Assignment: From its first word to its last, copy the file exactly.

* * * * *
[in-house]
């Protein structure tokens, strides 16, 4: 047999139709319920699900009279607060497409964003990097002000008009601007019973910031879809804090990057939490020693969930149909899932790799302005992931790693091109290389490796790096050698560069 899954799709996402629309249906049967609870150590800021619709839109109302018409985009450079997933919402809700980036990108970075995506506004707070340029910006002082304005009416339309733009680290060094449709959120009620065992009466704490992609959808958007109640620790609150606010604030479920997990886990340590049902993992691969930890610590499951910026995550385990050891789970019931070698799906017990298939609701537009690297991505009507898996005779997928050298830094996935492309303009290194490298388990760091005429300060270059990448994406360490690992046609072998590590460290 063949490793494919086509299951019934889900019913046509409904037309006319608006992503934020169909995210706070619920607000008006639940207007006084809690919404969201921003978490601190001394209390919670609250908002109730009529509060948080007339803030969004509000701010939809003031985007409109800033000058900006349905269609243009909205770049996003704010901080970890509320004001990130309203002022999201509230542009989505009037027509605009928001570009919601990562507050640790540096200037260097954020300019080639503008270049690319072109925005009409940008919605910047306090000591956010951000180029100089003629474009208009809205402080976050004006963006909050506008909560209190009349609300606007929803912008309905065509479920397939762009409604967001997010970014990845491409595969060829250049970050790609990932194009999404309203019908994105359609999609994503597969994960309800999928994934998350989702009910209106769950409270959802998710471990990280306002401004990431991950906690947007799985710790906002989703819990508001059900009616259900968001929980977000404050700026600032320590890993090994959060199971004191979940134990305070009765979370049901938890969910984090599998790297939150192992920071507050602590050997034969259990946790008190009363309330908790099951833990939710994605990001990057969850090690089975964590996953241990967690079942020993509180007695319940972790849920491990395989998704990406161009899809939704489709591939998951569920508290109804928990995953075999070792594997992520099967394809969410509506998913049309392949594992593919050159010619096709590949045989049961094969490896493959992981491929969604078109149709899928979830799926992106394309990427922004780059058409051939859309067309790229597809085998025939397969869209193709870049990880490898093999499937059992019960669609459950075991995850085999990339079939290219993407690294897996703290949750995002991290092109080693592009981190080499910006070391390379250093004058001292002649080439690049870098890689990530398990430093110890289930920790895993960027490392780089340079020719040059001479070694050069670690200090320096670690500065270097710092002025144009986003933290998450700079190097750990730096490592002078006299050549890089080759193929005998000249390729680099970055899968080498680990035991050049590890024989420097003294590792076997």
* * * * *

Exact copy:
[in-house]
């Protein structure tokens, strides 16, 4: 047999139709319920699900009279607060497409964003990097002000008009601007019973910031879809804090990057939490020693969930149909899932790799302005992931790693091109290389490796790096050698560069 899954799709996402629309249906049967609870150590800021619709839109109302018409985009450079997933919402809700980036990108970075995506506004707070340029910006002082304005009416339309733009680290060094449709959120009620065992009466704490992609959808958007109640620790609150606010604030479920997990886990340590049902993992691969930890610590499951910026995550385990050891789970019931070698799906017990298939609701537009690297991505009507898996005779997928050298830094996935492309303009290194490298388990760091005429300060270059990448994406360490690992046609072998590590460290 063949490793494919086509299951019934889900019913046509409904037309006319608006992503934020169909995210706070619920607000008006639940207007006084809690919404969201921003978490601190001394209390919670609250908002109730009529509060948080007339803030969004509000701010939809003031985007409109800033000058900006349905269609243009909205770049996003704010901080970890509320004001990130309203002022999201509230542009989505009037027509605009928001570009919601990562507050640790540096200037260097954020300019080639503008270049690319072109925005009409940008919605910047306090000591956010951000180029100089003629474009208009809205402080976050004006963006909050506008909560209190009349609300606007929803912008309905065509479920397939762009409604967001997010970014990845491409595969060829250049970050790609990932194009999404309203019908994105359609999609994503597969994960309800999928994934998350989702009910209106769950409270959802998710471990990280306002401004990431991950906690947007799985710790906002989703819990508001059900009616259900968001929980977000404050700026600032320590890993090994959060199971004191979940134990305070009765979370049901938890969910984090599998790297939150192992920071507050602590050997034969259990946790008190009363309330908790099951833990939710994605990001990057969850090690089975964590996953241990967690079942020993509180007695319940972790849920491990395989998704990406161009899809939704489709591939998951569920508290109804928990995953075999070792594997992520099967394809969410509506998913049309392949594992593919050159010619096709590949045989049961094969490896493959992981491929969604078109149709899928979830799926992106394309990427922004780059058409051939859309067309790229597809085998025939397969869209193709870049990880490898093999499937059992019960669609459950075991995850085999990339079939290219993407690294897996703290949750995002991290092109080693592009981190080499910006070391390379250093004058001292002649080439690049870098890689990530398990430093110890289930920790895993960027490392780089340079020719040059001479070694050069670690200090320096670690500065270097710092002025144009986003933290998450700079190097750990730096490592002078006299050549890089080759193929005998000249390729680099970055899968080498680990035991050049590890024989420097003294590792076997």